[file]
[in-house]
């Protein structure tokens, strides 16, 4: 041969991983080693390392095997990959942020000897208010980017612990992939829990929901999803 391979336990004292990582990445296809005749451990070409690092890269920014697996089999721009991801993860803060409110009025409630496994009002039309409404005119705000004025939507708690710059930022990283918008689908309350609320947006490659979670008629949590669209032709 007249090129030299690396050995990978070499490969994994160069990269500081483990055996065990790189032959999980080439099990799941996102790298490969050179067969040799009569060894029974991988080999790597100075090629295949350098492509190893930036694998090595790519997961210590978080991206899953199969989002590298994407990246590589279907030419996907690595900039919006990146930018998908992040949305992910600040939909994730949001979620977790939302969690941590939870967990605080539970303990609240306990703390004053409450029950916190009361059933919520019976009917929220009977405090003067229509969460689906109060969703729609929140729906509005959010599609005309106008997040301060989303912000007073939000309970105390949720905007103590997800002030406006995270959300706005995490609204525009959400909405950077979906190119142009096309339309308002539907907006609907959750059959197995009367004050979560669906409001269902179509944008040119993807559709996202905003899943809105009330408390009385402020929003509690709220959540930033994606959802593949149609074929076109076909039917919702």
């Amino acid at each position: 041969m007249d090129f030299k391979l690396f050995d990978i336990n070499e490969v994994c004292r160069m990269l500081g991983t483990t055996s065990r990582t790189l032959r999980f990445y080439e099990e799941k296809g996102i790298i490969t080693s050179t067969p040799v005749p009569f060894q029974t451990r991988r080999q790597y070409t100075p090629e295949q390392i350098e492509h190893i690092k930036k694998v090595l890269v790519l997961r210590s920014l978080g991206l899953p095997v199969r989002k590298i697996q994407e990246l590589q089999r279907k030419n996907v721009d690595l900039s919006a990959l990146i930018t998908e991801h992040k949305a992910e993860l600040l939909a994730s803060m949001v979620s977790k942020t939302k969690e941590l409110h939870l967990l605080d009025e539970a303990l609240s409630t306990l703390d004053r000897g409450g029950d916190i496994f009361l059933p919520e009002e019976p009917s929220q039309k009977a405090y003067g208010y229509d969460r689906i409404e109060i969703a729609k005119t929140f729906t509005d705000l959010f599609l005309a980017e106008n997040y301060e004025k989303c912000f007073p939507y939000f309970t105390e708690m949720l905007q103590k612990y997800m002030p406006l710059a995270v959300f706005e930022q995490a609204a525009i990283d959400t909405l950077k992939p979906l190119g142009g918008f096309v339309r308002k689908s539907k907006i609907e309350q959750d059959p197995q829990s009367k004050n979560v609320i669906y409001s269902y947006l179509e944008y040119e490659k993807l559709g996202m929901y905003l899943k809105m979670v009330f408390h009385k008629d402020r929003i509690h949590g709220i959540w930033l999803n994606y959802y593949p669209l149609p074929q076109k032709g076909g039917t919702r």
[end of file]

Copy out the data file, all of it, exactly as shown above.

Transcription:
[in-house]
């Protein structure tokens, strides 16, 4: 041969991983080693390392095997990959942020000897208010980017612990992939829990929901999803 391979336990004292990582990445296809005749451990070409690092890269920014697996089999721009991801993860803060409110009025409630496994009002039309409404005119705000004025939507708690710059930022990283918008689908309350609320947006490659979670008629949590669209032709 007249090129030299690396050995990978070499490969994994160069990269500081483990055996065990790189032959999980080439099990799941996102790298490969050179067969040799009569060894029974991988080999790597100075090629295949350098492509190893930036694998090595790519997961210590978080991206899953199969989002590298994407990246590589279907030419996907690595900039919006990146930018998908992040949305992910600040939909994730949001979620977790939302969690941590939870967990605080539970303990609240306990703390004053409450029950916190009361059933919520019976009917929220009977405090003067229509969460689906109060969703729609929140729906509005959010599609005309106008997040301060989303912000007073939000309970105390949720905007103590997800002030406006995270959300706005995490609204525009959400909405950077979906190119142009096309339309308002539907907006609907959750059959197995009367004050979560669906409001269902179509944008040119993807559709996202905003899943809105009330408390009385402020929003509690709220959540930033994606959802593949149609074929076109076909039917919702």
């Amino acid at each position: 041969m007249d090129f030299k391979l690396f050995d990978i336990n070499e490969v994994c004292r160069m990269l500081g991983t483990t055996s065990r990582t790189l032959r999980f990445y080439e099990e799941k296809g996102i790298i490969t080693s050179t067969p040799v005749p009569f060894q029974t451990r991988r080999q790597y070409t100075p090629e295949q390392i350098e492509h190893i690092k930036k694998v090595l890269v790519l997961r210590s920014l978080g991206l899953p095997v199969r989002k590298i697996q994407e990246l590589q089999r279907k030419n996907v721009d690595l900039s919006a990959l990146i930018t998908e991801h992040k949305a992910e993860l600040l939909a994730s803060m949001v979620s977790k942020t939302k969690e941590l409110h939870l967990l605080d009025e539970a303990l609240s409630t306990l703390d004053r000897g409450g029950d916190i496994f009361l059933p919520e009002e019976p009917s929220q039309k009977a405090y003067g208010y229509d969460r689906i409404e109060i969703a729609k005119t929140f729906t509005d705000l959010f599609l005309a980017e106008n997040y301060e004025k989303c912000f007073p939507y939000f309970t105390e708690m949720l905007q103590k612990y997800m002030p406006l710059a995270v959300f706005e930022q995490a609204a525009i990283d959400t909405l950077k992939p979906l190119g142009g918008f096309v339309r308002k689908s539907k907006i609907e309350q959750d059959p197995q829990s009367k004050n979560v609320i669906y409001s269902y947006l179509e944008y040119e490659k993807l559709g996202m929901y905003l899943k809105m979670v009330f408390h009385k008629d402020r929003i509690h949590g709220i959540w930033l999803n994606y959802y593949p669209l149609p074929q076109k032709g076909g039917t919702r």